Responses to government records requests in NJ can be random, odd

As the Camden City reporter, I file requests for government records almost as a weekly routine.  Government officials here aren’t the most chatty, and sometimes it’s quicker to get questions answered through documents than wait for the right person to call back. So, the New Jersey Open Public Records Act has become a close friend of mine. 

OPRA is by no means a savior for journalists, though. (You might have read my colleague Matt Katz’s horrid tale with his long fight to get documents.) Depending how an agency interprets the law and a request, all sorts of answers can be expected: from full disclosure to complete denial and everything in between, such as the time I requested salaries for all employees of the Camden City Housing Authority. Guess what I got back? A list of salaries… without any names to match. I wish I was kidding. (Of course I called and complained and eventually did get the names of employees and corresponding salaries.) Also, when I broke the story on Camden Superintendent Bessie LeFra Young’s extended absences and leave, it was only after weeks of back and forth with the district and then the state Government Records Council that the district complied and gave me her attendance record. The district had initially denied me by claiming attendance isn’t part of payroll… ummm, yeah.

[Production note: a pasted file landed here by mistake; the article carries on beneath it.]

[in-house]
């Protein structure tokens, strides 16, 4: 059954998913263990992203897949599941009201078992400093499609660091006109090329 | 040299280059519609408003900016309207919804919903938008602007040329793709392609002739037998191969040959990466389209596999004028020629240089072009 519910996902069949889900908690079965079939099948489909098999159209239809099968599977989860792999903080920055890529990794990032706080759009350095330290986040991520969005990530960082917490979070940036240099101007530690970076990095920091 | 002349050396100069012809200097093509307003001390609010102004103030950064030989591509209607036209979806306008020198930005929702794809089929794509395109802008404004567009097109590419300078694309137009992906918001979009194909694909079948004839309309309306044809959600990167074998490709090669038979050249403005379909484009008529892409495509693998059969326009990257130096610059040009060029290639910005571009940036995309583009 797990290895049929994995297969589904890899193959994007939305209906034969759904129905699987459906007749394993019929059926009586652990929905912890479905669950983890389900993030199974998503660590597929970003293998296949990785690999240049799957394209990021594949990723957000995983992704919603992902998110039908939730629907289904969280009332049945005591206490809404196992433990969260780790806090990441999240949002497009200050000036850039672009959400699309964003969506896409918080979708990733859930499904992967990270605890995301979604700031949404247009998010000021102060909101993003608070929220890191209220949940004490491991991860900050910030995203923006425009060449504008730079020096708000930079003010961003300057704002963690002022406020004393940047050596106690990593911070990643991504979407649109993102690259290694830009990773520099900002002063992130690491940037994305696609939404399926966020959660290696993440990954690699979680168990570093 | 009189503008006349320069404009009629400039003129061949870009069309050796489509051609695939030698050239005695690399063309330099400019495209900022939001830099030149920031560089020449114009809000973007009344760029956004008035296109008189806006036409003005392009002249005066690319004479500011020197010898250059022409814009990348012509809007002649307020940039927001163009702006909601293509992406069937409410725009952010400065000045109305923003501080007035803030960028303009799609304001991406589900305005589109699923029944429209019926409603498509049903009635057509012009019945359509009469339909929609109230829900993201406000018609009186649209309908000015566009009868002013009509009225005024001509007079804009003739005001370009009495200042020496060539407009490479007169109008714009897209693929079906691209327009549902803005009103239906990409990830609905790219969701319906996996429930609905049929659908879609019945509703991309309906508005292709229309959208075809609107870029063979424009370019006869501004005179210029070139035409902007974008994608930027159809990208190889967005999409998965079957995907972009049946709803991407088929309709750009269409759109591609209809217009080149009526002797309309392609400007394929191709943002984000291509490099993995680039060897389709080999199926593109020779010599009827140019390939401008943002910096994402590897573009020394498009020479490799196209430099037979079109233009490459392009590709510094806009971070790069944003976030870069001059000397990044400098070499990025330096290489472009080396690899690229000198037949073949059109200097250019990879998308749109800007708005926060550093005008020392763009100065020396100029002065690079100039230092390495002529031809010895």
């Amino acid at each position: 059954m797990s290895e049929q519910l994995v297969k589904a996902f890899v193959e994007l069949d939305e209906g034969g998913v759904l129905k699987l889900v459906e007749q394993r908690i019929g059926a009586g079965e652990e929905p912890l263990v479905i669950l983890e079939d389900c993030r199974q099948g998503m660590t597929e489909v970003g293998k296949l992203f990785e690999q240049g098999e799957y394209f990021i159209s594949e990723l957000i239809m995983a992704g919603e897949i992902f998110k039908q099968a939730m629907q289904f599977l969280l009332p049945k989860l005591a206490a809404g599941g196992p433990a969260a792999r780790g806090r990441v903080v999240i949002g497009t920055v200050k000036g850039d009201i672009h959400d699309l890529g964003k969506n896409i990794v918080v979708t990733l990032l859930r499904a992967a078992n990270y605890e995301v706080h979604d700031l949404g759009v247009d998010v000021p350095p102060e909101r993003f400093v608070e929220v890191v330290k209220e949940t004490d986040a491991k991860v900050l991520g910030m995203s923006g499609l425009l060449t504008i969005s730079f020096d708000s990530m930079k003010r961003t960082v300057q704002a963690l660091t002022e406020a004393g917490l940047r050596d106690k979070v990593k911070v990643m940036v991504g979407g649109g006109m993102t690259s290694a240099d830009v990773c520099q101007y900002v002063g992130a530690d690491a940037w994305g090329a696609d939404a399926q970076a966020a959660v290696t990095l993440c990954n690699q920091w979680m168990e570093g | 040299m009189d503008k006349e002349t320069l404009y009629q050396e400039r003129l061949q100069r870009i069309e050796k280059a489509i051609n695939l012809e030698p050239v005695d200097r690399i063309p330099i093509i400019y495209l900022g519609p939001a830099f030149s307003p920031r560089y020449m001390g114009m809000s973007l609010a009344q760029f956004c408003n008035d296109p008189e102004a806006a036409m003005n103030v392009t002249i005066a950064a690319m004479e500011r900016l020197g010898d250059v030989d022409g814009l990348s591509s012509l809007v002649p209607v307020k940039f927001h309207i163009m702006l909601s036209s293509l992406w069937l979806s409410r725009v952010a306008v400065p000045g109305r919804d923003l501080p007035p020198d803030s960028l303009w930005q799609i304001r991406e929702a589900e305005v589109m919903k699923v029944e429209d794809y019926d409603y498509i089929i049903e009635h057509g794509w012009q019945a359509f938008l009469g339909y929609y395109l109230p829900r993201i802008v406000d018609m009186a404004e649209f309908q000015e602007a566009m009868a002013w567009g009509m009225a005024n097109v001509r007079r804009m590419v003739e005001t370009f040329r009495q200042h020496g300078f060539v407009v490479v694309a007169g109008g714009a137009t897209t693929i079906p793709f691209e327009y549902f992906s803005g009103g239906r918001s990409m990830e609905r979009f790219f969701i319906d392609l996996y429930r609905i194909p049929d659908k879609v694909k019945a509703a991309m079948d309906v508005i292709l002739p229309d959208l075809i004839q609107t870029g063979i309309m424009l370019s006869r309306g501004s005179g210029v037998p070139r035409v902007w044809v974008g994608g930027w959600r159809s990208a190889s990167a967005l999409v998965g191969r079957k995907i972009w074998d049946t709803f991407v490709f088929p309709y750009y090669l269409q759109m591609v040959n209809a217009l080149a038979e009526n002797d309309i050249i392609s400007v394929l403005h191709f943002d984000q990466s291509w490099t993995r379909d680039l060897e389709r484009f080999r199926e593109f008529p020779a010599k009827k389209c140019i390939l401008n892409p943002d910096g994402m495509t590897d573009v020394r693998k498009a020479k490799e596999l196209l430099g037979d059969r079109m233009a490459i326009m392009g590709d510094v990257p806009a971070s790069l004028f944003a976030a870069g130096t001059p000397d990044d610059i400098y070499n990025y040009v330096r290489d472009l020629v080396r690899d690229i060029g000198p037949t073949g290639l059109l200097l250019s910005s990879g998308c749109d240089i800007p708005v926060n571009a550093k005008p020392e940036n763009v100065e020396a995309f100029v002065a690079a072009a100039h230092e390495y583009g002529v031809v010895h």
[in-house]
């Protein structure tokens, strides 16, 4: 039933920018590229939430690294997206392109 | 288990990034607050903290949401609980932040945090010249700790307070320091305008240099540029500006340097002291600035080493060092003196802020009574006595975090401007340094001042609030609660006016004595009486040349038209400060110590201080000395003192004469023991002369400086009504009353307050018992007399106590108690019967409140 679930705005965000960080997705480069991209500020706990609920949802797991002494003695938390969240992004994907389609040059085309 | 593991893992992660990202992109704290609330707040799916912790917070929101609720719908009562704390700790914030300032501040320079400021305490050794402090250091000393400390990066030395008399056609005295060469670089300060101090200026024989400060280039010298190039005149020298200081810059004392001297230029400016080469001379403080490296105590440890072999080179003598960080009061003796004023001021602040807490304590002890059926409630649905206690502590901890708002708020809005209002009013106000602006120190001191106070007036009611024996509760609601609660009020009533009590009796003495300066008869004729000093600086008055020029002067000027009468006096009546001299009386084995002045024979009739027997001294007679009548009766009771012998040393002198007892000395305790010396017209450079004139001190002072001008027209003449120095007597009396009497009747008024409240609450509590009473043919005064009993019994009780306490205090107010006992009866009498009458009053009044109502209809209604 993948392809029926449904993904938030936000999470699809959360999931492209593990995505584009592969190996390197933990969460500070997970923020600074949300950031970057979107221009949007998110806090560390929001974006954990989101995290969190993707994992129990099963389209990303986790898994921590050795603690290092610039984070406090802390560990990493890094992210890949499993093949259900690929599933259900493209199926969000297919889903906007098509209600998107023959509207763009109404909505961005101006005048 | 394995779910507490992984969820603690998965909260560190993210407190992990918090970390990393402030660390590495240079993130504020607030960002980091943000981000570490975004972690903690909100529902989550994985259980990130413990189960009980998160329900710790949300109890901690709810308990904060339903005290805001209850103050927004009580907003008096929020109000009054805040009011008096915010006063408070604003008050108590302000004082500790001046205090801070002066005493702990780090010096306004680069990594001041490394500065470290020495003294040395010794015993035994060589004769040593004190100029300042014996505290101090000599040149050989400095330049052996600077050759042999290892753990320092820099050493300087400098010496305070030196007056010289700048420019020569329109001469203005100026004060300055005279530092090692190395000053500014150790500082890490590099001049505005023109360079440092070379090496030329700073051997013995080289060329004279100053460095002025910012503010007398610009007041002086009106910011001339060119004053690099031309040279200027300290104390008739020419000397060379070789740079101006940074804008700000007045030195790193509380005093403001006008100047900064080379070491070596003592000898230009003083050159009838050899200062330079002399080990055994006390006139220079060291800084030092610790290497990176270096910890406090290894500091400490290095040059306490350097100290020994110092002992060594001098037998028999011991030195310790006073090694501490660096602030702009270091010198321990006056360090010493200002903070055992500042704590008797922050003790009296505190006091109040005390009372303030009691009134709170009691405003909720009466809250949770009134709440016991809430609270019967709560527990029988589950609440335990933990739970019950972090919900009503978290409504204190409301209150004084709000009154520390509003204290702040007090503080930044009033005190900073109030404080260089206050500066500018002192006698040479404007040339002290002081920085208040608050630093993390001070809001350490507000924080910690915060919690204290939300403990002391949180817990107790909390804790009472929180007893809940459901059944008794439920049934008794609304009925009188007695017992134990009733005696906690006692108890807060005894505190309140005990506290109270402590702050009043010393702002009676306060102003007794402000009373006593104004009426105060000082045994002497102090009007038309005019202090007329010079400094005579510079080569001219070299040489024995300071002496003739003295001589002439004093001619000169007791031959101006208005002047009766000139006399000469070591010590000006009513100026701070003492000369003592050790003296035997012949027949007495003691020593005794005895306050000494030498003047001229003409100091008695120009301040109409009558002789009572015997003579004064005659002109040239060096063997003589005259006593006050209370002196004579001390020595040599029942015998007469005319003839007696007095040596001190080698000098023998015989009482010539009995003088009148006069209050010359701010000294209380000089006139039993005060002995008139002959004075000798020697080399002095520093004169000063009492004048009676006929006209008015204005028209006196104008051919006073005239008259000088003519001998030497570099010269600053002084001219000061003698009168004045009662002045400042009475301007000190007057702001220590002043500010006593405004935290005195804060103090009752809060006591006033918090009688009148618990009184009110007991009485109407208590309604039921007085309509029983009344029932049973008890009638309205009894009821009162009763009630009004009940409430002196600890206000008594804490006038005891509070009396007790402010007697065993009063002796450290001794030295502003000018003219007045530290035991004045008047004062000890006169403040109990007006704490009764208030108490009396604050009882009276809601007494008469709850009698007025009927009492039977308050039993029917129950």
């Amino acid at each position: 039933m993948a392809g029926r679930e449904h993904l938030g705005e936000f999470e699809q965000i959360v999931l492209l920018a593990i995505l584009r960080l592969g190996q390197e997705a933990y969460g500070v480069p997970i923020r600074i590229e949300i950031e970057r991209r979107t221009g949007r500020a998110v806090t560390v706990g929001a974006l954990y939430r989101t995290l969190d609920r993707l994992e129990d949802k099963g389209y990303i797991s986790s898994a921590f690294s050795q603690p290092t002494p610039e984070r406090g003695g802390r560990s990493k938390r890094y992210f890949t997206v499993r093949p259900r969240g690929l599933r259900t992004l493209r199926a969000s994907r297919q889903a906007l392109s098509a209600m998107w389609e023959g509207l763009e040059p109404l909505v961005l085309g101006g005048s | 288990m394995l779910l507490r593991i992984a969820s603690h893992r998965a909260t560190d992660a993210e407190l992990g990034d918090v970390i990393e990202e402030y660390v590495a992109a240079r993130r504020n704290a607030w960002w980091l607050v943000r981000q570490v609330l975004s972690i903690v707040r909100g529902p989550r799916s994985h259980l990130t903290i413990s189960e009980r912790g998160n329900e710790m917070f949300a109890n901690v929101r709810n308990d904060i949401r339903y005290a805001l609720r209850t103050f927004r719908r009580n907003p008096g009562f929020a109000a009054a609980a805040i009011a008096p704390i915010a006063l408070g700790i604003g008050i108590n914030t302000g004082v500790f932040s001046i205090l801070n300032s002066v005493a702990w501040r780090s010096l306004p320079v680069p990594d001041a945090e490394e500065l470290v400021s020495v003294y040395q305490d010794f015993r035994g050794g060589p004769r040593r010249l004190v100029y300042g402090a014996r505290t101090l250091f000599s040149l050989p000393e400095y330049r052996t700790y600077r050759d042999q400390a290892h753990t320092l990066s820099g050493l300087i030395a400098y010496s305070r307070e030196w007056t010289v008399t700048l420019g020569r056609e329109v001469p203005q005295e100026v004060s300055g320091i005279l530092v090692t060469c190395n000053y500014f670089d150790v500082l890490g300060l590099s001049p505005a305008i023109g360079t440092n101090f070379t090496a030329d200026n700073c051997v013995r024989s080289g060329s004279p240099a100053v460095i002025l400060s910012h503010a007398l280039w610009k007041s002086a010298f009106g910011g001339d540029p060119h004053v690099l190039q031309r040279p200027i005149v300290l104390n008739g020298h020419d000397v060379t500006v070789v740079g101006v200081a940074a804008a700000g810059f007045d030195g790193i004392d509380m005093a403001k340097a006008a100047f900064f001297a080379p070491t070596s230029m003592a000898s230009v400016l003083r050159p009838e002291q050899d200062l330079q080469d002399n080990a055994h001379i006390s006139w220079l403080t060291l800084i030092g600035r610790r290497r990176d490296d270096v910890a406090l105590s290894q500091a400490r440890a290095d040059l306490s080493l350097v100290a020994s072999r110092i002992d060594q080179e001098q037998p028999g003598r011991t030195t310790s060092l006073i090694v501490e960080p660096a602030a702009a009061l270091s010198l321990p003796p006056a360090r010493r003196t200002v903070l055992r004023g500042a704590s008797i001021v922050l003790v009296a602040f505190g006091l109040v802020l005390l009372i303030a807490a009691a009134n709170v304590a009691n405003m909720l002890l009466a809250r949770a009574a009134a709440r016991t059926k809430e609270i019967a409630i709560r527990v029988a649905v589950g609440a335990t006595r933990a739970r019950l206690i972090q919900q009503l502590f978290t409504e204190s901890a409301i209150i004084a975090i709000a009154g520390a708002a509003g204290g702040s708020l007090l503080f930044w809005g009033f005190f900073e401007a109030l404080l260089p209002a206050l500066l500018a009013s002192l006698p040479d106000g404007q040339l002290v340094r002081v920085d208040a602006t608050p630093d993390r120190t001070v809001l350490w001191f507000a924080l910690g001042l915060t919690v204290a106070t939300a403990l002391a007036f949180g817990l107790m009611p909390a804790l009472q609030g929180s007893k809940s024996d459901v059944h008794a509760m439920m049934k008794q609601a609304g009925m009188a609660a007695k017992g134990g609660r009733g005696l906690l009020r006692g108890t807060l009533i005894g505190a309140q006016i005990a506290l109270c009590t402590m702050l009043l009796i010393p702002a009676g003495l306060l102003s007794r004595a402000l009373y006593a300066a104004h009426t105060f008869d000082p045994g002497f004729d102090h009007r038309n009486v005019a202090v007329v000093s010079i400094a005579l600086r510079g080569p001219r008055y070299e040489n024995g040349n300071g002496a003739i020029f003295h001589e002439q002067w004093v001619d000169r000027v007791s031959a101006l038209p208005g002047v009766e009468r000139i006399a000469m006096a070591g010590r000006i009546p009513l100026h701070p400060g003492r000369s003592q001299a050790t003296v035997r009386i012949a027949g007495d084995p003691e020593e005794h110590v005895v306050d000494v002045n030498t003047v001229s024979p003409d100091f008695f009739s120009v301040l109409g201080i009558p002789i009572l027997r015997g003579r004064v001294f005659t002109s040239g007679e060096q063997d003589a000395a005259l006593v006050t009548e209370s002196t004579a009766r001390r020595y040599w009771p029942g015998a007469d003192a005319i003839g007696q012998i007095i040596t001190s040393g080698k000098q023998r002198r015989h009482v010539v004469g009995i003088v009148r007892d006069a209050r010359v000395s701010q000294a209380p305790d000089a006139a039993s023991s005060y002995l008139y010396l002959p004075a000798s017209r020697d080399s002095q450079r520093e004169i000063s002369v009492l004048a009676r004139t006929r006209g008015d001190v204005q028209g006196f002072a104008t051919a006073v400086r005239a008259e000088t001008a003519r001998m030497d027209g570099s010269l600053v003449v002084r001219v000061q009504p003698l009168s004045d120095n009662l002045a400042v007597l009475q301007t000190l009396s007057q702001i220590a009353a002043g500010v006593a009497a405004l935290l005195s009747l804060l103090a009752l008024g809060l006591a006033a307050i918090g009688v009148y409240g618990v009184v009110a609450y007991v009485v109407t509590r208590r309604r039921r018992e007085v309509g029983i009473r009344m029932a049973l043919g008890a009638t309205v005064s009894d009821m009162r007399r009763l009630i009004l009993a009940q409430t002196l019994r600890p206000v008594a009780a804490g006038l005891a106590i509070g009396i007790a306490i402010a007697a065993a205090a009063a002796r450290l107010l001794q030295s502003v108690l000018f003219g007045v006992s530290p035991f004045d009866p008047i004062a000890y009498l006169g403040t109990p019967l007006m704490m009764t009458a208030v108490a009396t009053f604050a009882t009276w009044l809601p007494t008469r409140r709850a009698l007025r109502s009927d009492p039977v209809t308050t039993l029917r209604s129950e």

But a recent request to the state School Development Authority had quite a shocking response. I had heard a rumor that some consulting firms working with Cooper University Hospital had acquired copies of the architecture plans and bid package for the Lanning Square School. So I figured if someone wanted copies of plans held by the government, an OPRA request would most likely be filed. OPRA requests are OPRA-able, so I requested “All School Development Authority Government Records Request Forms, which have been turned in to the authority, requesting Lanning Square School Project documents, including, but not limited to, bidding document, construction document and design package,” as well as all replies to those requests. 

Someone from the SDA did call me this time and said that processing my request would take awhile. In the meantime, she thought she knew what I was looking for and would send it to me. If I wanted or need more, I could follow through with the OPRA process. I agreed. 

I got what I needed (at least the bare minimum of what I was looking for) and was able to write my story on Cooper Foundation pushing for Lanning Square School as a renaissance school. 

On Monday, I received the actual response to my request: If I wanted SDA to search for all OPRA requests dealing with Lanning Square, it would have to be done manually. The bill to proceed with transparency? $726.95